Matic Može, Matevž Zupančič & Iztok Golobič from LTT and Matej Senegačnik & Peter Gregorčič from LASTEH were the first in the world to develop structured superhydrophobic surfaces exhibiting increased critical heat flux values in nucleate boiling of water. The results of their research are published in the ACS Applied Materials & Interfaces journal (IF = 8.456).
Reliable operation of advanced electronic systems depends on efficient dissipation of generated heat. Currently established thermal management approaches are mostly based on forced convection and extended surfaces. As they cannot keep up with the increasing heat flux, which is a consequence of rapid development of electronics and technology, new cooling methods exploiting latent heat during phase change (i.e., boiling and evaporation) are gaining prominence lately. Heat transfer enhancement in this field is mostly based on boiling surface functionalization, which affects the enhancement of its interaction with the cooling medium.
Modification of surface topography and wettability is a long-established approach to boiling heat transfer enhancement. However, superhydrophobic surfaces were not regarded as suitable for this purpose until recently, since they tend to cause a rapid transition towards the unwanted film boiling regime when water is used as the cooling medium and consequently do not allow for high heat transfer coefficients. In the recently published paper, the authors showed for the first time that fabrication of surfaces simultaneously exhibiting superhydrophobicity and increased critical heat flux values is possible. Heat transfer coefficients in excess of 200 kW m-2 K-1 were recorded on the developed surfaces at a surface temperature just 7.1 K above the temperature of the cooling medium (water). If the developed surfaces were used to cool a computer CPU, surface temperature just 2.3 K above the temperature of the cooling medium would be achieved at heat flux values typical for modern CPUs.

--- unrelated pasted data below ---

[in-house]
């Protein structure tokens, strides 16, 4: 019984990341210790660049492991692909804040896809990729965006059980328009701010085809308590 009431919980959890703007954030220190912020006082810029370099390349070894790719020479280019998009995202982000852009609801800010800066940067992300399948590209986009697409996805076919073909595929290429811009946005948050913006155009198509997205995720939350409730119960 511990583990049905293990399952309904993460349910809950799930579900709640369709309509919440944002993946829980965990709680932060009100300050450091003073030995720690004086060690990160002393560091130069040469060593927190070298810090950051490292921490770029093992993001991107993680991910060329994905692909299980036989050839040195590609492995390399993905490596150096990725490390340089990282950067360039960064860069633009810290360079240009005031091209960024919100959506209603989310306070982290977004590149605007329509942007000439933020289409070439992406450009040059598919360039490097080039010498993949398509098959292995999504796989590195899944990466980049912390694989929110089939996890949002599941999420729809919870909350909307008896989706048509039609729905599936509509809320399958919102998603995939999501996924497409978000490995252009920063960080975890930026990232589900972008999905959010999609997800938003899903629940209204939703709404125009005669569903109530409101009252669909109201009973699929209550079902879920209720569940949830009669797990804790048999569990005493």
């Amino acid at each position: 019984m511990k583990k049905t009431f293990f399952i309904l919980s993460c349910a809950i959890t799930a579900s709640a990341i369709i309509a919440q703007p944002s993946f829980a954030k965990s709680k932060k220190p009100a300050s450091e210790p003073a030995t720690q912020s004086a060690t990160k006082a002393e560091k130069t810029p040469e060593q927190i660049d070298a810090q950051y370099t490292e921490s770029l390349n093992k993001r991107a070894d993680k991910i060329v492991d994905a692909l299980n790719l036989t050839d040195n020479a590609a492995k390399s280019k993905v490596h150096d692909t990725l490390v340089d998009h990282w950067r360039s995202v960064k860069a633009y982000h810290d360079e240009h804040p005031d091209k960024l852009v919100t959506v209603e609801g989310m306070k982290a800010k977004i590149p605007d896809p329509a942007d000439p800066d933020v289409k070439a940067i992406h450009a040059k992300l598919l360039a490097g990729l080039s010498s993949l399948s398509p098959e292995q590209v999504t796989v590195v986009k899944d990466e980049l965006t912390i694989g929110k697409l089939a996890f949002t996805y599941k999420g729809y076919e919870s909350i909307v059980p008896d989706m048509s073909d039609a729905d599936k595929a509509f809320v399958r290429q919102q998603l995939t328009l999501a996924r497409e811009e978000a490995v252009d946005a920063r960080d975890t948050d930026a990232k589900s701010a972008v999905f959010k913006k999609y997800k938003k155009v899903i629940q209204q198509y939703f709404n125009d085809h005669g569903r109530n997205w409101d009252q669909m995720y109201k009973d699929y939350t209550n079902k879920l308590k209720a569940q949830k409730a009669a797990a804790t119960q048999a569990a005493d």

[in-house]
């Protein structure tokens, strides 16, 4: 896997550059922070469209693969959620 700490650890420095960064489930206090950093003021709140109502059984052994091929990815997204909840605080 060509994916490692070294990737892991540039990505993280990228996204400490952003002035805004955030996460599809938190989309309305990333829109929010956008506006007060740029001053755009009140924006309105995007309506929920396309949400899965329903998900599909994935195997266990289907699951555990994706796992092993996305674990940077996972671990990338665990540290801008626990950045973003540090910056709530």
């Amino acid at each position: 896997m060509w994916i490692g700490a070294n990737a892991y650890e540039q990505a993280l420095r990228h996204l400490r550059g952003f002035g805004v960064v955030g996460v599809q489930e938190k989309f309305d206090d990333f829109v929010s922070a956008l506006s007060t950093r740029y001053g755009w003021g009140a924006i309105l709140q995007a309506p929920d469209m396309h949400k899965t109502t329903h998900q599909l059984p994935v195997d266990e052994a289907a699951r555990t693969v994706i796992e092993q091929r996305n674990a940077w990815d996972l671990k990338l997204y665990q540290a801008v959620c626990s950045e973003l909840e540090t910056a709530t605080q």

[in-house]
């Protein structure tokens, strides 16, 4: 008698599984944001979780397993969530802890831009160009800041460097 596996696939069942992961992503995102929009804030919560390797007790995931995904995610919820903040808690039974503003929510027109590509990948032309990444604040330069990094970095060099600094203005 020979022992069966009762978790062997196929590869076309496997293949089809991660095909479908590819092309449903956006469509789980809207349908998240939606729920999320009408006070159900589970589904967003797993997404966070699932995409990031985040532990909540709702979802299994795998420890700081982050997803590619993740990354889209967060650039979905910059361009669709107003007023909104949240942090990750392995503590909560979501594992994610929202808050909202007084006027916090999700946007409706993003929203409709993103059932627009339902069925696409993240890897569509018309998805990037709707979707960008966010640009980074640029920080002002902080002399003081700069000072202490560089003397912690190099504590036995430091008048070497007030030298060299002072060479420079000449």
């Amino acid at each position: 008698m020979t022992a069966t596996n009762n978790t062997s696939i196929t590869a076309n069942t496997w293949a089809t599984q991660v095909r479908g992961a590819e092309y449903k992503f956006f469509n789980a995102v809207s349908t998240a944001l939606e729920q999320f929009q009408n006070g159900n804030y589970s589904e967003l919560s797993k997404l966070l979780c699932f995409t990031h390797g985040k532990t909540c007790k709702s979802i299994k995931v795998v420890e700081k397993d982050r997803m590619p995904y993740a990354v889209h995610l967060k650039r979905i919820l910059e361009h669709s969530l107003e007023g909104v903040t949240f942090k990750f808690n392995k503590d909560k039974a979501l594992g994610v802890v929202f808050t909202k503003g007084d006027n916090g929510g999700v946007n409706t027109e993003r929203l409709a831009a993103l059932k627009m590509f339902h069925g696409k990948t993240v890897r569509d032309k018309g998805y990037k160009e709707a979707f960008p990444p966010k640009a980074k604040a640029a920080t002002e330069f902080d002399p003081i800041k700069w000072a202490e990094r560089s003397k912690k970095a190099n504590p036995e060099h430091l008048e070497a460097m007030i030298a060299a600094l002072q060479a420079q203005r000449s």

Superhydrophobic surfaces (with contact angle above 150° and roll-off angle below 5°) were fabricated on aluminum samples. The surface of the samples was laser textured to form microcavities with different distribution of diameters ranging from several hundred nanometers to approximately ten micrometers. Laser-textured surfaces were additionally hydrophobized using chemical vapor deposition of a few atomic layers thick fluorinated silane coating. The developed surface functionalization approach allows for rapid and simple fabrication of boiling surfaces capable of extreme boiling performance enhancement, which is also the topic of the ARRS research project Laser micro and nano structuring for development of biomimetic metallic surfaces with unique properties (LaMiNaS). Such surfaces open up the possibility of developing even more compact and powerful electronic systems.
The original scientific paper is available under CC BY license at: https://doi.org/10.1021/acsami.0c01594